Prostitution sting prompts review
Vancouver police detective exposed himself to woman, who was convicted Friday
Saturday, February 12, 2011
A routine prostitution case in Clark County District Court raised questions Friday about the rules of engagement for Vancouver police officers conducting prostitution stings.
A jury needed less than 20 minutes to convict 29-year-old Tierra Salmon of Portland of misdemeanor prostitution. The conviction resulted from an undercover sting operation instigated last April by a Vancouver police detective, who went undercover as a john and met Salmon at a local motel.
It wasn’t the charge against Salmon that raised eyebrows.
In the daylong trial in Judge Vernon Schreiber’s courtroom, Vancouver police Detective Jeremy Free admitted on the stand to exposing himself to the woman upon her request. She touched his genitals and he fondled her breast, he said.
On cue from Free, officers in a separate motel room who were watching via a video camera came inside the room to detain and question the woman. Salmon was then cited on suspicion of prostitution.
Free testified that during the April 23 incident, it was rare to go as far as he did, but he hinted that other undercover officers have engaged in physical contact with prostitutes. He also said it’s crucial in an investigation to play the part.
“I’ve encountered other officers grabbing breasts,” he said.
Such contact has Vancouver police administrators considering how to respond. When reached Friday afternoon, Vancouver police spokeswoman Kim Kapp said the department has no official policy dealing with physical or sexual contact between officers and suspects because the department’s involvement in these type of stings is new. The police department only started participating in prostitution stings during the last couple years.
Kapp said administrators are now reviewing policy.
“We’re obviously looking at that,” she said. “Having more frequent participation in these stings, that’s prompted us to look at our policy.”
Free was not a subject of any internal review, she added.
The detective’s testimony against Salmon was enough to earn the prosecution a conviction.
At trial, Free was one of two witnesses called by Vancouver Assistant City Attorney Todd George. The prosecutor also called a Tigard police detective involved in the sting who testified to witnessing the encounter on a video camera in the next room.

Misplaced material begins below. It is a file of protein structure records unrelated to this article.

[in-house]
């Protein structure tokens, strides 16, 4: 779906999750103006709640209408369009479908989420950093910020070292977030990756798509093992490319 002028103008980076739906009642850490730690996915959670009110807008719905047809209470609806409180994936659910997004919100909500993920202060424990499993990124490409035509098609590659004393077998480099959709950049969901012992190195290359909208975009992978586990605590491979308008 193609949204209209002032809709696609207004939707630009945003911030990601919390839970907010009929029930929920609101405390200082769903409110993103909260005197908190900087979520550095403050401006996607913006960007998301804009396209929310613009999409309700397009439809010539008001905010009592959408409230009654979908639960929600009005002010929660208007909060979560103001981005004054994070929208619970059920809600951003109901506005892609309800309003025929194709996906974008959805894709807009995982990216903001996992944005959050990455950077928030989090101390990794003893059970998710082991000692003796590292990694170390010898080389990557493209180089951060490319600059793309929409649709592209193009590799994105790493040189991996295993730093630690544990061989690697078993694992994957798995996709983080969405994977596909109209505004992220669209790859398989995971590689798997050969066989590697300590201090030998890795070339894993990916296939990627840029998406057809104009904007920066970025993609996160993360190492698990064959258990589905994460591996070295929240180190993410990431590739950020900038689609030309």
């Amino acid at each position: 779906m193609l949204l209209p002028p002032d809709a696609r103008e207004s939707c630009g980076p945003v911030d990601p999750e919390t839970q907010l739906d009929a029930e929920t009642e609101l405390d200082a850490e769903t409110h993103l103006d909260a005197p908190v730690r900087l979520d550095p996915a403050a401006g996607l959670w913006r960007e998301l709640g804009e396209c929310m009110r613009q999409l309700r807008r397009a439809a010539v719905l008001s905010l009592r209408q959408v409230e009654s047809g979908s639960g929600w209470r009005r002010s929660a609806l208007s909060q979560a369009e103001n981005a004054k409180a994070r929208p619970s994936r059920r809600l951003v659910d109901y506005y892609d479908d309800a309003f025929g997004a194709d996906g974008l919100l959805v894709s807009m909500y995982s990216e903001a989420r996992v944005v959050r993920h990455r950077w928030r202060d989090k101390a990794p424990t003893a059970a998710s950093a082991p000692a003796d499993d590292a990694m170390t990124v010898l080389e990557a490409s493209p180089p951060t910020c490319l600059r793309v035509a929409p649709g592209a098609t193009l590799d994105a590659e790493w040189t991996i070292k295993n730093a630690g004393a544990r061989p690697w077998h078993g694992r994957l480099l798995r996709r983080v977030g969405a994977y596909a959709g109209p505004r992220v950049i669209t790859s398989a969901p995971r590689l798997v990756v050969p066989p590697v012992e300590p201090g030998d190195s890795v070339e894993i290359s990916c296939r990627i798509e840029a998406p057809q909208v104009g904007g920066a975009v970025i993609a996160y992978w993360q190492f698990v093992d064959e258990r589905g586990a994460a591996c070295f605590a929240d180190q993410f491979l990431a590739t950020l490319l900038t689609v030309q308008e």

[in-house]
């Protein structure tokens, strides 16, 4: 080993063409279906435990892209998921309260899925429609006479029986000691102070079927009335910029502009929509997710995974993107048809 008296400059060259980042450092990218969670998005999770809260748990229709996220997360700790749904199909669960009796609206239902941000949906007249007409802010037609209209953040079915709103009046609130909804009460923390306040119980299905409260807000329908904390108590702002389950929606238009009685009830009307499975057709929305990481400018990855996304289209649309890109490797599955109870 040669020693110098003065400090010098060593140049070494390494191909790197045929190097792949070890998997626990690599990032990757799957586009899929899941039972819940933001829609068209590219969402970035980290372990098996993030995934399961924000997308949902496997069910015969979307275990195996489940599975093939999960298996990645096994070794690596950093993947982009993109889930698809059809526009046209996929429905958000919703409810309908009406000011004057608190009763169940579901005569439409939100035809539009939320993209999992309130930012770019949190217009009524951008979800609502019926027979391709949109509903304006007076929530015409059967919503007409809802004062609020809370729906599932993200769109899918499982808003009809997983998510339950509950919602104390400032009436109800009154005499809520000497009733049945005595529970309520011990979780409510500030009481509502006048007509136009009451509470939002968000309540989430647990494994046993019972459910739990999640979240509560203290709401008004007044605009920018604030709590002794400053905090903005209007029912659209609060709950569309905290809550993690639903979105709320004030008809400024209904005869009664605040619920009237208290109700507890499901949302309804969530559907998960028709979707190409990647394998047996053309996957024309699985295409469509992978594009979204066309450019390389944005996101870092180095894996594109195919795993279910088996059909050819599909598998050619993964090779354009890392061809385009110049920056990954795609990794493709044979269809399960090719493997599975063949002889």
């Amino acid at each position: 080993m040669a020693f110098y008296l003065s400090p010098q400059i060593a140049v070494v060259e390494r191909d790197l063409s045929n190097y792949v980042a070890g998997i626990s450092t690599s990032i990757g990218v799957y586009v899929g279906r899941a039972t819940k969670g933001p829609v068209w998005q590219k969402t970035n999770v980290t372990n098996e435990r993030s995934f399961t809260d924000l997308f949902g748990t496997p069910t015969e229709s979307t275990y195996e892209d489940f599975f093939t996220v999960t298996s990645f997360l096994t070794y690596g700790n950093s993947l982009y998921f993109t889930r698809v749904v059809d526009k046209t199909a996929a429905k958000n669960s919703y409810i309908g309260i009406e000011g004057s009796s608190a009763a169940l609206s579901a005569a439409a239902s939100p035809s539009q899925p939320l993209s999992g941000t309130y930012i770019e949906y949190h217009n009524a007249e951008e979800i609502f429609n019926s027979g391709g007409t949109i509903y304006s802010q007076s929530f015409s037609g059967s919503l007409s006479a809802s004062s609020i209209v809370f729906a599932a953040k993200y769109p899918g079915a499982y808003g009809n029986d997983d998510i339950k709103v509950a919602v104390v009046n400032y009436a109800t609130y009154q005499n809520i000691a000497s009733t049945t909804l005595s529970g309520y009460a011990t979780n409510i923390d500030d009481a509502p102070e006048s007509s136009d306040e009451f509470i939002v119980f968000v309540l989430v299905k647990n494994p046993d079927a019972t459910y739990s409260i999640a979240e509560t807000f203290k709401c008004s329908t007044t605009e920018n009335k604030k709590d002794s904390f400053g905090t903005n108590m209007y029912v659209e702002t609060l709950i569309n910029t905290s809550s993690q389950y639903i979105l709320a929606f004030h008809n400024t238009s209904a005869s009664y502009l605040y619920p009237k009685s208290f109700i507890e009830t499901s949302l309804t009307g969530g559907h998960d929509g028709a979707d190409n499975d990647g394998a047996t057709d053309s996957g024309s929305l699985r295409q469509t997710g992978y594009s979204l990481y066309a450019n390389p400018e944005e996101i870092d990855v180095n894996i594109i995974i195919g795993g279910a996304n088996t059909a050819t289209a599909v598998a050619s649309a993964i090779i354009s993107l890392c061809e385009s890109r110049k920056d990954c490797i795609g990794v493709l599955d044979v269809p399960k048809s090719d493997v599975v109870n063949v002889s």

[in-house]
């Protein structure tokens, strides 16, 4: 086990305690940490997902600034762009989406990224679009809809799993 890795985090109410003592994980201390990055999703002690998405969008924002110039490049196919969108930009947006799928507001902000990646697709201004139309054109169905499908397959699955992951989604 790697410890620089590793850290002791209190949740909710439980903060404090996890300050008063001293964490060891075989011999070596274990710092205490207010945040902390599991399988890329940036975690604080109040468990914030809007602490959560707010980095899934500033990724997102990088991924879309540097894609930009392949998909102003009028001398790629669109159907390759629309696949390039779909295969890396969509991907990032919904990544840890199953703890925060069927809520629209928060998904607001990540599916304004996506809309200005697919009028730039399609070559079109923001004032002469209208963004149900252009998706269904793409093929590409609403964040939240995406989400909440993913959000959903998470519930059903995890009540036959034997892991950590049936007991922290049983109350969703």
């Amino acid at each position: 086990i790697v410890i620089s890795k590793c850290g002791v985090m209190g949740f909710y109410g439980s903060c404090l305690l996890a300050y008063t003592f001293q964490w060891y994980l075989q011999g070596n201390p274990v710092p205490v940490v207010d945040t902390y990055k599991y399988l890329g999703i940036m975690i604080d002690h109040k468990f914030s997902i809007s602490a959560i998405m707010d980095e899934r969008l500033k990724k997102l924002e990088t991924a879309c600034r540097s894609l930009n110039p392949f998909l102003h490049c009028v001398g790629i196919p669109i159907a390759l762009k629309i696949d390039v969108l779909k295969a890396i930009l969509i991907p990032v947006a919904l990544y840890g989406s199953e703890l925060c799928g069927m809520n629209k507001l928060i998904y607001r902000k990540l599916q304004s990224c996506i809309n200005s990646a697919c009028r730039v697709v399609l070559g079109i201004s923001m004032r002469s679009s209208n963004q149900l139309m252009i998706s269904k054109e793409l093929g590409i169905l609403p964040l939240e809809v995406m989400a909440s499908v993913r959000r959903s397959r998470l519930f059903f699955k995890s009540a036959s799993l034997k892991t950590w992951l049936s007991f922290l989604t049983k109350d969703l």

Salmon opted not to testify. Her defense attorney, Luka Vitasovic, chose not to pursue an entrapment theory, saying outside of court that to show entrapment, you would have to prove that police initiated the conduct. But Salmon had posted the online advertisement.
Instead, Vitasovic tried to argue that despite the physical contact between the two, there was never outright agreement of money for sex or a sex act.
As part of a sting to rescue underage prostitutes, Free had responded to an online advertisement placed by Salmon. The photo in the ad was not of Salmon, but of an apparently underage girl going by the name, “Josephine.” It simply said $200 per hour, the six-member jury heard at trial.
Over the phone, Free and Salmon agreed to meet at a Cascade Park motel. Free asked other officers who are part of Innocence Lost Task Force, a FBI operation aimed at rescuing child prostitutes, to join him in the sting.
When Salmon came to the motel room, Free testified that she sat on the bed next to him. He asked what type of activity $200 would pay for, and she listed off sex acts that she didn’t do, also mentioning an act that she did do.
She asked him if he was a police officer. He said no. Salmon told him to prove it by exposing himself, Free testified.
“Why did you comply?,” George asked.
“Because I was still in undercover mode,” the detective said.
George asked him the duration of this encounter and Free estimated it at “10 or 15 seconds.” Then, he said he cued the other officers to enter the room.
In cross-examination, Vitasovic grilled the eight-year veteran with the Vancouver Police Department on whether he had ever received official training in prostitution stings. He said no.
The defense attorney also pointed out that the encounter hadn’t been taped, but was only part of a live video feed.
Vitasovic asked Free whether detectives usually taped other stings.
“After this case, yes, we’ve had them recorded,” he said.
After Vitasovic’s questioning, George asked the detective one more question:
“Was that (exposing himself) something you were wanting to do?
“No, not at all,” Free said.
After receiving the case just after 2 p.m., the jury of one man and five women convicted Salmon at about 2:30 p.m.
The judge sentenced her to 35 days of community service, but scheduled a review hearing April 8, at which time he said he may change his sentence depending on how amenable she’s been to a court-ordered women’s trauma support program.
Laura McVicker: 360-735-4516 or email@example.com.